Flavia of the Month: On Pennetta’s Surprising U.S. Open Victory

Jean Catuffe/Getty Images

The story of the U.S. Open, of course, was Serena. It didn’t matter that she had struggled in matches all year, that she had come close to losing so many times. It didn’t matter, either, that she tried to distance herself from the narrative we imposed on her. She didn’t need this for herself. We needed this for her. The arc of the story was too powerful. The making of history, the recognition of greatness, the inevitability — it was commanding, consuming. So we bought our tickets early.1 We trusted the speed of her serve, her fist pumps, her screams. It’s often that way, isn’t it? We live through the lives of others. They let us feel anger and desire; they let us hope and dream. And when the plot had a twist, we were left with disbelief.

The real story, her story, was always going to be something different than the story we wrote for her. The weight she carried, in the end, was perhaps too much. The pressure, the expectations. She was the agent of so many intense hopes, the subject of so much suspicion and hate, the repository of so many dreams. And she faced a woman on the other side of the net with a versatile, unpredictable game, a low slice, and a go-for-lucky swing. Serena is human. Her feet got tangled; her shots hooked wide.

While Serena was on the court, playing Roberta Vinci, Flavia Pennetta was in the press conference room, talking about her win over Simona Halep. “Of course I’m really happy … But I am still the same player,” she said, and then went on. “Sometimes I have a bad moment like everyone. I mean, I’m a tennis player, but I’m also person. So I think everyone has — the moon, is going up and down, no?”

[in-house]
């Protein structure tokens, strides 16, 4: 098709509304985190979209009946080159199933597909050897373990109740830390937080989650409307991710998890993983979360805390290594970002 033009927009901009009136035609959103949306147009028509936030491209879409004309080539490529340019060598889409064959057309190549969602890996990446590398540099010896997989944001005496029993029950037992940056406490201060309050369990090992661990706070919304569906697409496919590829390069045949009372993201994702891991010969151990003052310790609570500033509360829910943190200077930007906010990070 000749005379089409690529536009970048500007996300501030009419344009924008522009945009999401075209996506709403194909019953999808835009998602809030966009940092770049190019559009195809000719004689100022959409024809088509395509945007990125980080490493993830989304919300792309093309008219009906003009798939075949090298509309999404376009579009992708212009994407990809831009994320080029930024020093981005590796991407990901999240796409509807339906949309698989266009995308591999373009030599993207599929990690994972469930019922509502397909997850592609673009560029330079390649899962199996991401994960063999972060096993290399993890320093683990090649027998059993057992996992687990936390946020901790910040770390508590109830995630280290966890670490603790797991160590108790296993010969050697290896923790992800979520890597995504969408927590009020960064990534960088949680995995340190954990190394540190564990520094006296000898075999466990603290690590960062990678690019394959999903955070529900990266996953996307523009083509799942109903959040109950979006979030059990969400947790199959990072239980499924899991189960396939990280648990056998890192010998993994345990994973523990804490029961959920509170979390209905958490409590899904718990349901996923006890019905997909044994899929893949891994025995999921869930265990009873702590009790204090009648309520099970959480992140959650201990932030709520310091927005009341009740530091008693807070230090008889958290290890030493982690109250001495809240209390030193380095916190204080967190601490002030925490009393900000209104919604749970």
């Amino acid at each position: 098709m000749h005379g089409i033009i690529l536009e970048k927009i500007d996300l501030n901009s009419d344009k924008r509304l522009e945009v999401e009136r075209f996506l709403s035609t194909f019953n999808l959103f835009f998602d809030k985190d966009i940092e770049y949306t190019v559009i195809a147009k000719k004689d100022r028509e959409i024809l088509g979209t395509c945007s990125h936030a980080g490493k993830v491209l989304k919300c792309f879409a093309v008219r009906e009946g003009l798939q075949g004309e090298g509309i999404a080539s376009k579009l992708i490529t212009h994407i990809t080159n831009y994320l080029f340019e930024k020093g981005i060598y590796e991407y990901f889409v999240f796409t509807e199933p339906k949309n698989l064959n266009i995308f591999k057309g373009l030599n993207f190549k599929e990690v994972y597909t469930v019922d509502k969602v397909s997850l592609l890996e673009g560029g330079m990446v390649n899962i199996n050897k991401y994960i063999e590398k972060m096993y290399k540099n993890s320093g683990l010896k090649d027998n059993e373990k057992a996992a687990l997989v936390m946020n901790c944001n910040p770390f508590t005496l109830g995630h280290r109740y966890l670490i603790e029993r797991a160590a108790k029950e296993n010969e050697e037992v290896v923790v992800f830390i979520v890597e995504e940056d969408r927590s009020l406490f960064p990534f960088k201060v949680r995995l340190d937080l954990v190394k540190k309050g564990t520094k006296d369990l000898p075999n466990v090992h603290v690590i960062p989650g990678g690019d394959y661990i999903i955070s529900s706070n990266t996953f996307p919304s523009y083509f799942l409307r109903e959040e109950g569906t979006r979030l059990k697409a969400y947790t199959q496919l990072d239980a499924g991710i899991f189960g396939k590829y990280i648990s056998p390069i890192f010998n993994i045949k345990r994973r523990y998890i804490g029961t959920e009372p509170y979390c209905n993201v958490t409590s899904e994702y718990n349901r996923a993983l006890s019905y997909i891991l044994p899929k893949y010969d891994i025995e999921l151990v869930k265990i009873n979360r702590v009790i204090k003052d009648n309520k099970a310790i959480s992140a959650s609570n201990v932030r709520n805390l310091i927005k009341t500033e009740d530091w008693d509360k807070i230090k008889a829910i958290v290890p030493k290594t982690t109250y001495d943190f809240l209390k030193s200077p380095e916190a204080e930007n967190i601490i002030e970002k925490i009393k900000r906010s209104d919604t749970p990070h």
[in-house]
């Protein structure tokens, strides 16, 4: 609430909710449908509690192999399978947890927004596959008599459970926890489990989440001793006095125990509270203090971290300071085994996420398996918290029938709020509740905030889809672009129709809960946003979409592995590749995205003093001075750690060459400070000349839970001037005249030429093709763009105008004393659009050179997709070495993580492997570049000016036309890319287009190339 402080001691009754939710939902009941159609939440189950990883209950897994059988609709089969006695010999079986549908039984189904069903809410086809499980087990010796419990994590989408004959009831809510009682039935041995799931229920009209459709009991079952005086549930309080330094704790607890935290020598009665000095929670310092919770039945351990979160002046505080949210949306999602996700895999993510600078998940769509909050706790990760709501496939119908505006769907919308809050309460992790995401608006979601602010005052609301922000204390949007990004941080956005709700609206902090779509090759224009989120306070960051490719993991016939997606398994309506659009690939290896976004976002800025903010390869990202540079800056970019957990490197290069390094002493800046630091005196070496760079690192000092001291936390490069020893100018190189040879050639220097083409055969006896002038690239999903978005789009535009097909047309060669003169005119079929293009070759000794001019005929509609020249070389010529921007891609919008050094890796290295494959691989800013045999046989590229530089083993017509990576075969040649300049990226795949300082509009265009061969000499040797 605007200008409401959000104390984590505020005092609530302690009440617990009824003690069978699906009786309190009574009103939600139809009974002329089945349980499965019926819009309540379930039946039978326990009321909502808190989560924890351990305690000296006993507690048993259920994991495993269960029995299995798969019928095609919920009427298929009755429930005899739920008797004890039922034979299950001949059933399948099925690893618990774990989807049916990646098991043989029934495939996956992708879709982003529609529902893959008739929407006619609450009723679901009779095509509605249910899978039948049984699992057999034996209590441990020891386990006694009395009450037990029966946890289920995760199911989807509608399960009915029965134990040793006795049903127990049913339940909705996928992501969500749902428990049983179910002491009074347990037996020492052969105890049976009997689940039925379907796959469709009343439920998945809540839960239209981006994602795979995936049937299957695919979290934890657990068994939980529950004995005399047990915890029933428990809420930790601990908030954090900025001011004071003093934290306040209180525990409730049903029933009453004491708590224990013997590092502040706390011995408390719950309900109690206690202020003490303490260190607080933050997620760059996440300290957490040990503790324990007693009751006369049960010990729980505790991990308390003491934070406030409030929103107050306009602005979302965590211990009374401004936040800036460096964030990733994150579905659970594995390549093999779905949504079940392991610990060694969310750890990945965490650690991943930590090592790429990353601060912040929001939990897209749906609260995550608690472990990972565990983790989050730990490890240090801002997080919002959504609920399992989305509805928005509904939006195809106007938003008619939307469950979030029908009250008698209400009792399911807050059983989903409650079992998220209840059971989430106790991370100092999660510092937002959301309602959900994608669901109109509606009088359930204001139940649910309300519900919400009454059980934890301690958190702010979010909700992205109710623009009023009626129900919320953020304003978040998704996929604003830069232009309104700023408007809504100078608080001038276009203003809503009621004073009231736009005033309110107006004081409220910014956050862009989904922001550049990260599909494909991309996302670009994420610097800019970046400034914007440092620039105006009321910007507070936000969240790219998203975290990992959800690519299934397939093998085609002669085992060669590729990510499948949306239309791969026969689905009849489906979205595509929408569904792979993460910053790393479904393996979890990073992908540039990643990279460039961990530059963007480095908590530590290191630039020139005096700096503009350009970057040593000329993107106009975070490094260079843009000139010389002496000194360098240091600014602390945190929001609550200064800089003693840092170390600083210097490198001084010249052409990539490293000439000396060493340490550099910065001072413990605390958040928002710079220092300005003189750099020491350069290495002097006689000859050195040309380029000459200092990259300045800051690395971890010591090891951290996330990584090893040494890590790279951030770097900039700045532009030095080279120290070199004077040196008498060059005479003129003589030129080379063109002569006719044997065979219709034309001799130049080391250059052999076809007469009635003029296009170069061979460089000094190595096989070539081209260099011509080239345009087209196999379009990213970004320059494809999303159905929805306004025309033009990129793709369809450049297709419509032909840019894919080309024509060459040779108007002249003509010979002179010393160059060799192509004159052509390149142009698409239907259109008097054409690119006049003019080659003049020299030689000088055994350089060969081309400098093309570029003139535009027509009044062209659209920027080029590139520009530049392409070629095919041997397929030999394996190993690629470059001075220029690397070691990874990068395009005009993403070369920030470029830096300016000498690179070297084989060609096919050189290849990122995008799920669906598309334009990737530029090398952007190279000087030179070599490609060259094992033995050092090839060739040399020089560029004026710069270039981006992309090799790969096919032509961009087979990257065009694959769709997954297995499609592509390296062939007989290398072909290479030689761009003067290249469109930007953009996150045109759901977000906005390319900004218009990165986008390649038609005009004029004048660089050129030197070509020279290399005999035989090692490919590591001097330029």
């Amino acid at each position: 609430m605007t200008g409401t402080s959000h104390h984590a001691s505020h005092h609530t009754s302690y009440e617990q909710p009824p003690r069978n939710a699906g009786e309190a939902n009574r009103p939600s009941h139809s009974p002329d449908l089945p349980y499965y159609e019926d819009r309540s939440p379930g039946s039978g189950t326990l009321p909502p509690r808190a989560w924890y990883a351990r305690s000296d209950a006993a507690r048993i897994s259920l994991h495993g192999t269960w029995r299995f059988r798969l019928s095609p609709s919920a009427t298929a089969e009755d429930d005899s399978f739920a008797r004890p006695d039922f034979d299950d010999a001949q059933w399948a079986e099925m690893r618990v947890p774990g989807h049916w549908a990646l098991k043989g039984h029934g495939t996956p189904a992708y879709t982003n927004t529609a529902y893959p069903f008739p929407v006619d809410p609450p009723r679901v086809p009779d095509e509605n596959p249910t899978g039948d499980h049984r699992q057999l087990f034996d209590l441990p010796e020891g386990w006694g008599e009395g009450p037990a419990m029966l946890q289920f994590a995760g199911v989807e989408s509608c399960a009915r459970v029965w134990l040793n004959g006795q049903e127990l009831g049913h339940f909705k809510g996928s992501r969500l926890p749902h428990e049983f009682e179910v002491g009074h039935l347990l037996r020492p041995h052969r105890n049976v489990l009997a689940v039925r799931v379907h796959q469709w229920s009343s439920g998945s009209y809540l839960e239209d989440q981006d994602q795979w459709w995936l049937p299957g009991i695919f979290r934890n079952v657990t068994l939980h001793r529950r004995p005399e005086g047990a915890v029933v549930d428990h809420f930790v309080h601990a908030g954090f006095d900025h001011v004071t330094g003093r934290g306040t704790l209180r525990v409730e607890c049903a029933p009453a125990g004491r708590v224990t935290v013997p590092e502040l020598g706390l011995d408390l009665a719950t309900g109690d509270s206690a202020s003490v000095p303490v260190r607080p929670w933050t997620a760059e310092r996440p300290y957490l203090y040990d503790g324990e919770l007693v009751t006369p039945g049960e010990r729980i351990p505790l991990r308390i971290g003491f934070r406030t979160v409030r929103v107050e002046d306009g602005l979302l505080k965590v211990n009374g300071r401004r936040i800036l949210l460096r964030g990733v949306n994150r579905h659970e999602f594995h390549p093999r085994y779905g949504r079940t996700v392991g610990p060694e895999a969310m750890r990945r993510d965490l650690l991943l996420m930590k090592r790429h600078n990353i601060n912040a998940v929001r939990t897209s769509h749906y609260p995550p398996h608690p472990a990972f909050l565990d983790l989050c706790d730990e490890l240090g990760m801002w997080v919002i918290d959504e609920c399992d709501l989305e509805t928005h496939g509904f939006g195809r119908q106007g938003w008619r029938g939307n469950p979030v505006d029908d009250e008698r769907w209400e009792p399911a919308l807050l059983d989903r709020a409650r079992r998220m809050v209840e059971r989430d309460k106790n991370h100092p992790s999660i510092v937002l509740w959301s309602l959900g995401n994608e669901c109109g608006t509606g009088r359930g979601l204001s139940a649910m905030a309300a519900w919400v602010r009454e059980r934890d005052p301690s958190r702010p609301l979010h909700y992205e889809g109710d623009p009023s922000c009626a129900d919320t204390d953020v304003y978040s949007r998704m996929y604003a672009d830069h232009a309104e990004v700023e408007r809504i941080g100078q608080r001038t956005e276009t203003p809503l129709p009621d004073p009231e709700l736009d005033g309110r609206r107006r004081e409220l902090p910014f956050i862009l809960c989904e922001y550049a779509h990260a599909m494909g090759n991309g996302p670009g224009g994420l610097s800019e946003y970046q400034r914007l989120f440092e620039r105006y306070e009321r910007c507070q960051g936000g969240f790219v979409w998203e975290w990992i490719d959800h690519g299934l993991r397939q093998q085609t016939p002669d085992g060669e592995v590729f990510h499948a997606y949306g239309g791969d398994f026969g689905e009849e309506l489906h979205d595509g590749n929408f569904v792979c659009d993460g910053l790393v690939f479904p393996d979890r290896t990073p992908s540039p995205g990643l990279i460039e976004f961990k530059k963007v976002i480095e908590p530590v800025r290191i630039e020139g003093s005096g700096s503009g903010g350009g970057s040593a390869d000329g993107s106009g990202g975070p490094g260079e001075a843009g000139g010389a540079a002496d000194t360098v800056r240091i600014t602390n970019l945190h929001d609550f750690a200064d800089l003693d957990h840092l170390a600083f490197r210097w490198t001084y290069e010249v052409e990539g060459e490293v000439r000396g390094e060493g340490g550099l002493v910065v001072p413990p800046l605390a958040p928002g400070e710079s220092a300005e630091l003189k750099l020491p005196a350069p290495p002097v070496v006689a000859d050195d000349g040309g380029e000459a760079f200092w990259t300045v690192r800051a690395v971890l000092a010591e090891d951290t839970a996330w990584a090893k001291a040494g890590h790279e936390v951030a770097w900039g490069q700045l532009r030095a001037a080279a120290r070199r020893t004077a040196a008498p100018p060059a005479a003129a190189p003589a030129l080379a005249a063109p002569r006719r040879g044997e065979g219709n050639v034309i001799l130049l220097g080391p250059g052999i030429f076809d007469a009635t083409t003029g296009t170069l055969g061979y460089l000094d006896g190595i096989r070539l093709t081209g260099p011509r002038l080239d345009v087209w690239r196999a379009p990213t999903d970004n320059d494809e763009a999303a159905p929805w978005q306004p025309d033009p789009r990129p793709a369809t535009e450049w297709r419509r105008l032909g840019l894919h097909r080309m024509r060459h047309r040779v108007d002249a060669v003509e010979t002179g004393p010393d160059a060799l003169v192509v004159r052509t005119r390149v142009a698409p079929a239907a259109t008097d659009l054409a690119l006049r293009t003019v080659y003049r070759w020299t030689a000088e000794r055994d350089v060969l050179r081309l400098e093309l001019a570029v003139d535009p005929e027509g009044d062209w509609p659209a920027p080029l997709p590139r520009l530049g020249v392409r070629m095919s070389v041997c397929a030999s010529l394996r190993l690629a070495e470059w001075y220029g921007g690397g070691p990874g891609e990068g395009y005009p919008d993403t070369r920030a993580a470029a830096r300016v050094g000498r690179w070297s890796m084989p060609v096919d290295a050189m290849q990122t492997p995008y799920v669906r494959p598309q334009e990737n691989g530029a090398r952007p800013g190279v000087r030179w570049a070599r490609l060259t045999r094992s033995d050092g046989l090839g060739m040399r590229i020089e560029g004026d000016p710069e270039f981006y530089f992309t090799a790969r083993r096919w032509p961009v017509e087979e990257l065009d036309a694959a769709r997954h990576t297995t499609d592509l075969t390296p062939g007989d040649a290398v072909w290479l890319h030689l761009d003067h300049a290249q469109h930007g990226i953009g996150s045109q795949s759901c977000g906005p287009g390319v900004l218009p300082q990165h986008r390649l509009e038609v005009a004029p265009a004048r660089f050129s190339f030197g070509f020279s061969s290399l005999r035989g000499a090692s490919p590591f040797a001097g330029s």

The moon went up and down. And the next day, the cloudy sky grew light. There was more tennis to play, and then still more to do and more to say.


As a match, the women’s final was forgettable. Most people, probably, forgot it before it even began. The contest had its moments. There were creative defensive battles, Vinci’s slice backhand against Pennetta’s stinging two-hander, drop shots, half-volleys, and, from Pennetta, one particularly pretty little lob. But, especially at the start, the match appeared to be what it was: a struggle between two good players who knew each other a little too well. The flowing magic of the previous day’s upsets was gone. Pennetta was tight, hitting up the middle; Vinci had lost some of her daring. The first set lasted an hour and went to a tiebreak, which Vinci lost with four loose errors. In the second set, as the match wore on, the better player became stronger, and Pennetta’s backhand began to blister the court. There wasn’t much suspense; Pennetta won the second set 6-2.

If that were all, it would have been little more than a sad footnote to the final that never happened. Instead, as the rain began, there was a sense of joy. The winner and loser jogged to the net and hugged, and the hug was good and long.

Roberta Vinci had known the story. She had booked her ticket back to Italy for after the semifinal, assuming she would lose. She was 32 years old, ranked no. 43 in the world, best known for her success in doubles. So far this year, she hadn’t made it past the second round of a Slam. Until she faced Serena, her path through the U.S. Open had been ridiculously easy: She’d defeated the 414th-ranked player, the 77th (in three sets), the 96th (in three), and the 40th (in three). Her toughest opponent, Eugenie Bouchard, had withdrawn from their fourth-round match when she slipped in the locker room and suffered a concussion. Then came the “miracle” — and with the biggest upset in women’s tennis history came the winning sense of humor and the miraculous smile.